MIAMI – They all waited and waited on LeBron James to call for his dislodged headband, retrieving it for the inevitable request that it be given to him. Here was James sent to his back after absorbing an elbow from Manu Ginobili, and a Miami Heat player, Norris Cole, sensed this was the opportunity to send the headband. From Cole to a ballboy, it had been delivered to James – and he refused.
Maybe teammates were so accustomed to James needing his headband, whether it’s for comfort or appearance. Fighting for his life in these NBA Finals, fighting for his basketball stature, this accessory was the last thing he had on his mind. Still, Cole threw the headband to the ballboy who held it in front of James late Tuesday, and LeBron knew it had come from the bench, shook his head, and it was tossed back to the sideline.
“We got a game to win,” James hollered toward the bench.
“The headband was the least of my worries,” James would say later, and he spoke honestly. All around him, the measure to which everyone counted out his team baffled him: The championship trophy descending upon the Finals, a yellow tape surrounding the court and fans swiftly filing out of American Airlines Arena. All this premature celebration for the San Antonio Spurs struck the Heat, and James admitted they were irked seeing it.
The Spurs were brilliant for so long in Game 6 on Tuesday night, with double-digit leads throughout the second half and Tim Duncan carrying them in a vintage performance of 30 points and 17 rebounds of post curls and turnaround jumpers, endless cuts and even a monster dunk. They took a 75-65 lead into the fourth quarter and soon had the Heat appearing defeated, dejected in their walks back to huddles.
Except James put forth a magnificent finish to turn a game the Spurs had been poised to steal into an epic end, and, as Erik Spoelstra marveled, LeBron “gave us that life when we were down.” Down five with 28 seconds left, first came a three-pointer out of James, a crucial free throw missed by Kawhi Leonard, and then a game-tying shot in the left corner from Ray Allen.
When it was over, James had accounted for 28 of the Heat’s 38 points in the fourth quarter and overtime, capping a triple-double of 32 points, 11 assists and 10 rebounds. As the yellow tape and title board left before overtime, the Heat closed out a 103-100 win that had the Spurs questioning themselves, questioning how they’ll duplicate such a well-rounded effort on Thursday.
“I have no clue how we’re going to be re-energized,” Ginobili said. “I’m devastated. … We’re going to have to play our best game, even better than [Game 6].”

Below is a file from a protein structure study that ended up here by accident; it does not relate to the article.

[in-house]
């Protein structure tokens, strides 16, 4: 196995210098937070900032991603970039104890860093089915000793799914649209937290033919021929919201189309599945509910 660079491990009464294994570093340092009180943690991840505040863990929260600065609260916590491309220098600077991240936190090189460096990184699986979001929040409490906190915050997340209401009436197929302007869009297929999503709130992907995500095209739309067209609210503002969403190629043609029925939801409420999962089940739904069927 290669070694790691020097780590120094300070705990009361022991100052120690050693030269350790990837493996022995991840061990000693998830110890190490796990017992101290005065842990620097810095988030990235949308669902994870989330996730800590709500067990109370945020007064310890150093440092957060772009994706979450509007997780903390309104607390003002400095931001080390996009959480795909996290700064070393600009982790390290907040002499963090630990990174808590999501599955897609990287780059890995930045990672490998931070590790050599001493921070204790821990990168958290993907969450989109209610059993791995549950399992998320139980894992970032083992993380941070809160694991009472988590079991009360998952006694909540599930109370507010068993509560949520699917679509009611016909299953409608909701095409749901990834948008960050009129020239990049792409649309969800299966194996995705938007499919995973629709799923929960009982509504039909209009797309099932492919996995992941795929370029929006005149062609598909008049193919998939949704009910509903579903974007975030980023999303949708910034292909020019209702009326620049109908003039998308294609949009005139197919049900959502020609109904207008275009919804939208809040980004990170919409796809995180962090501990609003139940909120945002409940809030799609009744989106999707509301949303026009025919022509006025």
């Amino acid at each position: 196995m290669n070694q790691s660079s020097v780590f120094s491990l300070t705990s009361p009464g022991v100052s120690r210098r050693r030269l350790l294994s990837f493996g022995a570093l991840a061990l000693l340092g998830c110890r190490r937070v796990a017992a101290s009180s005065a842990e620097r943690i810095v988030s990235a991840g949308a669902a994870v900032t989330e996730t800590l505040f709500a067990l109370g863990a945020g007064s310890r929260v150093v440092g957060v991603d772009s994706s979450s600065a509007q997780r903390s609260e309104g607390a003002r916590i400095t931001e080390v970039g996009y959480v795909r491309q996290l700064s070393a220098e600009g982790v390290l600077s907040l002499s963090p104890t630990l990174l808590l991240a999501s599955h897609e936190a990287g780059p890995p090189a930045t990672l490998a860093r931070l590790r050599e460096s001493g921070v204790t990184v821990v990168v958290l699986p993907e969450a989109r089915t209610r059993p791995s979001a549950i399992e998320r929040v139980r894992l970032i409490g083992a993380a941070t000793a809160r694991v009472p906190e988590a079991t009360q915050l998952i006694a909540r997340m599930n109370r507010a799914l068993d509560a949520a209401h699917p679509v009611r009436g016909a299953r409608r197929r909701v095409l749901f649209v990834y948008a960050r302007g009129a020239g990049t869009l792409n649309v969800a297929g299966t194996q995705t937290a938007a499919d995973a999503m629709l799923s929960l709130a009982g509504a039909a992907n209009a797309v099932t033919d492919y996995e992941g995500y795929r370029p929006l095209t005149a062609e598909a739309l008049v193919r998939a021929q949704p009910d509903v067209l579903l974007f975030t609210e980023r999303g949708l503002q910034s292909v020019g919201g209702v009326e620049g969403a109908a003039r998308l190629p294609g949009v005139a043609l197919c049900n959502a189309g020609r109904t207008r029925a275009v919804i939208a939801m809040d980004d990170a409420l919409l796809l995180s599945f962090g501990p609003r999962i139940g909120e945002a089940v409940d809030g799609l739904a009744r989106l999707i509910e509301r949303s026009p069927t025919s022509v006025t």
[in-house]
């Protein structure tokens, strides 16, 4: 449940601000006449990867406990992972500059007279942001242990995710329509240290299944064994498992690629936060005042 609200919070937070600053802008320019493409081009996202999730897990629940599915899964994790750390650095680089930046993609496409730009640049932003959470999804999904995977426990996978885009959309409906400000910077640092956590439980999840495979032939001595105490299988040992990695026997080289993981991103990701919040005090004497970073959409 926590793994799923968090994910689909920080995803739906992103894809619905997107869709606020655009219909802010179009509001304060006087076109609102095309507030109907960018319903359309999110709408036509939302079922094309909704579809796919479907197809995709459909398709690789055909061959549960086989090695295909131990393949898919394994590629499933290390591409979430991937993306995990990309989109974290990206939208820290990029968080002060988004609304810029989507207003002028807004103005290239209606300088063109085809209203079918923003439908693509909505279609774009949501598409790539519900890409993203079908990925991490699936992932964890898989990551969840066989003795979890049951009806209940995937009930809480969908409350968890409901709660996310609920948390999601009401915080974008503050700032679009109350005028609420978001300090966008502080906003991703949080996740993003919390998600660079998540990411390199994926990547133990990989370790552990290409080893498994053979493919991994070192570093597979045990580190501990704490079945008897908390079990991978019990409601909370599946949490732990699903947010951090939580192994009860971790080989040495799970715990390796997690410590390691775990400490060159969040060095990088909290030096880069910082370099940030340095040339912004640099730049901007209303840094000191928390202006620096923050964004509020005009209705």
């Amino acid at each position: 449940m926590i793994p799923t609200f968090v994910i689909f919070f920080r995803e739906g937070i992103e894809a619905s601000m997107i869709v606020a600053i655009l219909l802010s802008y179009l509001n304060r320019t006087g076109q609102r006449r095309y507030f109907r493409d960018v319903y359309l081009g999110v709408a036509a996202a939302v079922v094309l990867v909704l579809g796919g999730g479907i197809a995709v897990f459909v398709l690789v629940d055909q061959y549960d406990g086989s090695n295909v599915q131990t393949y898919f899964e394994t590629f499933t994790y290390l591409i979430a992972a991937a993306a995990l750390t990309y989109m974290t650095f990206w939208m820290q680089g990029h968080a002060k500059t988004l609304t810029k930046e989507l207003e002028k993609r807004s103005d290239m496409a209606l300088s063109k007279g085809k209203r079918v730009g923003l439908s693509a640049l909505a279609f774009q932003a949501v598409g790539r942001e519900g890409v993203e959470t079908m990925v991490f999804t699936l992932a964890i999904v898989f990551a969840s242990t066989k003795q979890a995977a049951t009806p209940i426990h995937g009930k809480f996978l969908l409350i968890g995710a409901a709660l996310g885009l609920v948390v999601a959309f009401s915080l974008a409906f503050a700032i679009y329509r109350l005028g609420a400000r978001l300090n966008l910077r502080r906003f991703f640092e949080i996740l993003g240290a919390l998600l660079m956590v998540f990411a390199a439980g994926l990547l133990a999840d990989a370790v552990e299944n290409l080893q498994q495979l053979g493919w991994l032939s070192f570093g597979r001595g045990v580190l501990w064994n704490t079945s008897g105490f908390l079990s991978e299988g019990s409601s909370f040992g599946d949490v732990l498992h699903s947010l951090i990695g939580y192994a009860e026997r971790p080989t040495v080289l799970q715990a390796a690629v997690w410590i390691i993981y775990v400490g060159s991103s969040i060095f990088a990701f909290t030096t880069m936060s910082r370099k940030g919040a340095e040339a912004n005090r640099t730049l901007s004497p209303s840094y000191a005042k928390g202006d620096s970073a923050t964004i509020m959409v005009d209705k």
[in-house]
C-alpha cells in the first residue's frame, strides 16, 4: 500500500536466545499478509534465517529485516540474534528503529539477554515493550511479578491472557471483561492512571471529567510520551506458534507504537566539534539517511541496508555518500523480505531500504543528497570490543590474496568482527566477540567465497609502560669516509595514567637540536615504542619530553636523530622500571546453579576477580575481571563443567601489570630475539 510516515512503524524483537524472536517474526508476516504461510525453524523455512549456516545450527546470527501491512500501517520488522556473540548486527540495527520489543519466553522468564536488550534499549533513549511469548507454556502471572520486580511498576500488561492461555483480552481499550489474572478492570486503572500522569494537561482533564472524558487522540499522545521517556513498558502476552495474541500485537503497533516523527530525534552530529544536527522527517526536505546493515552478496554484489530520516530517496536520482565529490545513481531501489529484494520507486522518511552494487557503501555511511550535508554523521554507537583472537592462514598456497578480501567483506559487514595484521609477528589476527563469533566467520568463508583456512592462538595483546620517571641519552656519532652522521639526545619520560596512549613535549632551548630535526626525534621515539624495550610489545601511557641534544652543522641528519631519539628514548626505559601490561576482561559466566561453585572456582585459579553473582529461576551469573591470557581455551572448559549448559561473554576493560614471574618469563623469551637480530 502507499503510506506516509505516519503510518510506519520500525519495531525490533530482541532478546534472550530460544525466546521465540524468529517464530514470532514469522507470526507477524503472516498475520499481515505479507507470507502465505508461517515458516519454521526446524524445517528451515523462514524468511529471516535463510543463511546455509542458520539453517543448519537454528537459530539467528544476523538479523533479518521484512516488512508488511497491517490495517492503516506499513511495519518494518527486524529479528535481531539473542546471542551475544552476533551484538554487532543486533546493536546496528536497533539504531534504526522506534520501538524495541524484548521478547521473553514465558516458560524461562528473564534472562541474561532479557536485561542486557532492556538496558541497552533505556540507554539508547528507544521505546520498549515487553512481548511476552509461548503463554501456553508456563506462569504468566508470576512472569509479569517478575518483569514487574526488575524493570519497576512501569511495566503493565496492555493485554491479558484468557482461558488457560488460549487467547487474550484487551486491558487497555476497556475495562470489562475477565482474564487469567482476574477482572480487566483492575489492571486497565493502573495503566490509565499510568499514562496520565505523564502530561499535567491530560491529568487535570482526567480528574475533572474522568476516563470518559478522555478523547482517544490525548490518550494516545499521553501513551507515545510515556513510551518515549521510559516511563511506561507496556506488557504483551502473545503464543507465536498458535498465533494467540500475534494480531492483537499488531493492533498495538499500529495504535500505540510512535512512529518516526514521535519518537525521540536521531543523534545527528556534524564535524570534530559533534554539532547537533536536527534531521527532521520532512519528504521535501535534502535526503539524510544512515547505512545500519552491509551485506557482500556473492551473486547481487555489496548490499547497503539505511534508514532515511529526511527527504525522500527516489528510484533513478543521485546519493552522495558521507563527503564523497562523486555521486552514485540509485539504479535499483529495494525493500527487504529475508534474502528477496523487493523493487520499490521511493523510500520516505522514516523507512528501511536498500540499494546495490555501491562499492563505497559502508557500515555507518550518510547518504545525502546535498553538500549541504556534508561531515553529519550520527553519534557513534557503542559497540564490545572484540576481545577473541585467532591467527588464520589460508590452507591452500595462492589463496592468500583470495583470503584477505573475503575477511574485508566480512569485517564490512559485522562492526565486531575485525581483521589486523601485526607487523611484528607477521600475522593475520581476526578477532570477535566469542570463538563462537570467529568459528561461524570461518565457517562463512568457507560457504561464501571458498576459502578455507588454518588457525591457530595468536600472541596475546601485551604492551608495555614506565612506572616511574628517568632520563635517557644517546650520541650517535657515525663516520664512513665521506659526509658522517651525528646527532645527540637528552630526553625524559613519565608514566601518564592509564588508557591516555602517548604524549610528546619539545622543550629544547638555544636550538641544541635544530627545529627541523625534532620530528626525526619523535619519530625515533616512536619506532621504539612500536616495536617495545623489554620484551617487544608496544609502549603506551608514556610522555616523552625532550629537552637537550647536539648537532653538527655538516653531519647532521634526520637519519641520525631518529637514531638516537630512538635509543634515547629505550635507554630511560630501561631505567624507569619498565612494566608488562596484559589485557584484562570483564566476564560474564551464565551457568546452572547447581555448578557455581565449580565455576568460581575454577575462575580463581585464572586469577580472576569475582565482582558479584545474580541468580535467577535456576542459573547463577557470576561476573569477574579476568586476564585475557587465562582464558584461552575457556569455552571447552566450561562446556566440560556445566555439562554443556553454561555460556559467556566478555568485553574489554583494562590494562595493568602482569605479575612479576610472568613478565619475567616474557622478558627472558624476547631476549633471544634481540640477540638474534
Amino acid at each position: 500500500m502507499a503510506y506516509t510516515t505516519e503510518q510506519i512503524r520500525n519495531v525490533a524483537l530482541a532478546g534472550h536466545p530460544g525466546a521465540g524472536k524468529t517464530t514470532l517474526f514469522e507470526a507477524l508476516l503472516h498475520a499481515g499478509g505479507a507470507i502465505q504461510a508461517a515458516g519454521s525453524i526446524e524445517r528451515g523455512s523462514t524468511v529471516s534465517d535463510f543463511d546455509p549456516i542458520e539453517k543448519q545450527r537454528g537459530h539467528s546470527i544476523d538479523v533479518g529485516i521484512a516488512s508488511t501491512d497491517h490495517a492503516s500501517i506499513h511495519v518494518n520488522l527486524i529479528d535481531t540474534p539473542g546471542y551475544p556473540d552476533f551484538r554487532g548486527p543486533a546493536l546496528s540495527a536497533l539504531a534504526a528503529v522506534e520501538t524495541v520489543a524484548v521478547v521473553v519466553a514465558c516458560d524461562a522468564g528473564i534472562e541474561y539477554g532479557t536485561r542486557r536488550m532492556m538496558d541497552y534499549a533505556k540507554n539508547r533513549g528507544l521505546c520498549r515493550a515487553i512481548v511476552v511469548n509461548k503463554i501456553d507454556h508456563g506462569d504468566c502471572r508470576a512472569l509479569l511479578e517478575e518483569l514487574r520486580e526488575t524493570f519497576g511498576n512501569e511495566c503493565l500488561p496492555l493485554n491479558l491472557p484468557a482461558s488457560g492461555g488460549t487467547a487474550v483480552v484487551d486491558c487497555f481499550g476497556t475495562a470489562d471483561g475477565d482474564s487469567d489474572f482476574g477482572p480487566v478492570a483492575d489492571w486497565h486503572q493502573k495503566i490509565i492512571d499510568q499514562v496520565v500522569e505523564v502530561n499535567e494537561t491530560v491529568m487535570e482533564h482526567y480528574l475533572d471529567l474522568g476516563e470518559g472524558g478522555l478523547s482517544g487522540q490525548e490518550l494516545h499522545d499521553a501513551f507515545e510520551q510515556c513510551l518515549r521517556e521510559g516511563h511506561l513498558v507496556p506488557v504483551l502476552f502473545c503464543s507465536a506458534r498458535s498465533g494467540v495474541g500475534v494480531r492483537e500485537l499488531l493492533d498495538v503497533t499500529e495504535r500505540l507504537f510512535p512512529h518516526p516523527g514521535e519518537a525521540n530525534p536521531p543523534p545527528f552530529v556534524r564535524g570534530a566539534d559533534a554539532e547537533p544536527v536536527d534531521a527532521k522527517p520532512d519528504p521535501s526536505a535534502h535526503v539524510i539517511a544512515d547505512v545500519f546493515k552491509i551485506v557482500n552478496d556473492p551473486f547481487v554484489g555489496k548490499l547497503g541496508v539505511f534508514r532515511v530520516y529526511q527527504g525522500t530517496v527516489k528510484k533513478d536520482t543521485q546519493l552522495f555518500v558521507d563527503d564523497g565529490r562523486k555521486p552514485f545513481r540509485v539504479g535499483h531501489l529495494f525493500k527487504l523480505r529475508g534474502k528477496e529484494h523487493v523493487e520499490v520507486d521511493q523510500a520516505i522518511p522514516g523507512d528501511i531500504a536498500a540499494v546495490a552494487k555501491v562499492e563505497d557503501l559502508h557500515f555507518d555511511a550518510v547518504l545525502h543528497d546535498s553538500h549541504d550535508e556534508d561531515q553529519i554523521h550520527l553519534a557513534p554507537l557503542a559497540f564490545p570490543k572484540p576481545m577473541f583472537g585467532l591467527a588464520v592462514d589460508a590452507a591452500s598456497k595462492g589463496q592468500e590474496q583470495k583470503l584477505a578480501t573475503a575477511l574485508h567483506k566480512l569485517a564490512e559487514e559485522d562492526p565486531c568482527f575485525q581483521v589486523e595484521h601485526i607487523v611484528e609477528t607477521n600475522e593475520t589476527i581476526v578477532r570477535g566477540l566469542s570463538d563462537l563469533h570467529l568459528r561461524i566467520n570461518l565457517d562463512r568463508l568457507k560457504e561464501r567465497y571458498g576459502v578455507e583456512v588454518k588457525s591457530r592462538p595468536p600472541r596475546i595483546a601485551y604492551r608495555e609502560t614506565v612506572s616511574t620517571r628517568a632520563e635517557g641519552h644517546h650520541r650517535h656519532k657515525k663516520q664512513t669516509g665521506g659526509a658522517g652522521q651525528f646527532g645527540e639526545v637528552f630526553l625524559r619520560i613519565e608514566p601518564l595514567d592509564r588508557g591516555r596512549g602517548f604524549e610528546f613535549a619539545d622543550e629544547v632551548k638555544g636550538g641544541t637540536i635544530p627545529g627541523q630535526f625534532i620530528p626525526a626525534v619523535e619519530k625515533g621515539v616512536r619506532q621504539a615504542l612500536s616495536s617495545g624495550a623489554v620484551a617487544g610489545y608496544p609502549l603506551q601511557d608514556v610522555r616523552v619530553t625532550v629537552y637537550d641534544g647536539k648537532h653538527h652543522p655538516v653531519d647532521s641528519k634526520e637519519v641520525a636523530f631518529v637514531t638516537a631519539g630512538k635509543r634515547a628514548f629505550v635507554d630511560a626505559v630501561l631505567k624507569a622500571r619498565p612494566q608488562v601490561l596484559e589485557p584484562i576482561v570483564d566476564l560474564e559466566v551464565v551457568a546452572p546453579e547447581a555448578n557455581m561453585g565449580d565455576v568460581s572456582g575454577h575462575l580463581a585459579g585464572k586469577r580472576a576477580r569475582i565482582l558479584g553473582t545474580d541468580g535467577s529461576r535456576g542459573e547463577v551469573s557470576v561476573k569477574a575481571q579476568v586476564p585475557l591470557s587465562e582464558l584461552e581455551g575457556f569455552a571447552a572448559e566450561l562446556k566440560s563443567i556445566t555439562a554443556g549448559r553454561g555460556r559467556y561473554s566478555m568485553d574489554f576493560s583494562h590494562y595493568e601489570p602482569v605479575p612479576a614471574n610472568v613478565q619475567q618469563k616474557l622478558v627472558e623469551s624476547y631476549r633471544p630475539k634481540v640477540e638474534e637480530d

Yet, Ginobili understood the truth: For now, the Spurs very well might have squandered their best chance to seal this championship. For them, the challenge of restoring mentally and physically is daunting – never mind the fleeting long-range shooting left stranded in San Antonio. Ginobili, for his part, also missed a critical free throw late, and he had one less turnover (eight) than points (nine).
Before James placed his imprint on the game, Mario Chalmers was masterful in hitting floaters out of the pick and roll, four three-pointers punctuating his 20 points. There were moments in the regular season when Chalmers showed regression, but the Heat know: He’s proven himself on this enormous stage over and over. “We all know Mario’s a clutch player, and he’s always been that way,” Spoelstra says.
As close as James is with Wade, Allen has been the teammate constantly pushing him and staying in his ear about how much the Heat need him to stay aggressive. Our aura changes when you’re assertive, carefree of missing shots and decimating people in your path, Allen tells him. James lost that belief at times Thursday, but these aren’t the 2011 Finals.
James can fully grasp the magnitude of these moments now with resilience, and when everyone panics around him, when the momentum swings rattle some, he’s had calmness.
“It was by far the best game I’ve been a part of: Ups and downs, the roller coaster, the emotions – good and bad – throughout the game,” James said. “This is something you would never be able to recreate once you’re done playing the game.”
Cole never was able to get that headband back to James late Tuesday, late in the game after LeBron had it knocked off his head. The ballboy held the white headband out for James to put on, and LeBron sniffed there are more pressing worries than an accessory. He had ferociously lifted Miami to a Game 7 and everywhere, people wanted to anoint this James’ no-headband game. “The headband’s gone forever now,” one Heat staffer joked in the locker room.
Whatever, LeBron James had been too battered, too exhausted to consume himself over a headband. Out of Game 6 early Wednesday, James and Tim Duncan limped. Nine years separate them, and Duncan labored from the podium to the loading dock to the quiet of the team bus, as James was carted off comfortably into the night. Here comes Game 7, with Duncan figuring out how the Spurs slipped away a title and James still with a game, a second championship, to capture.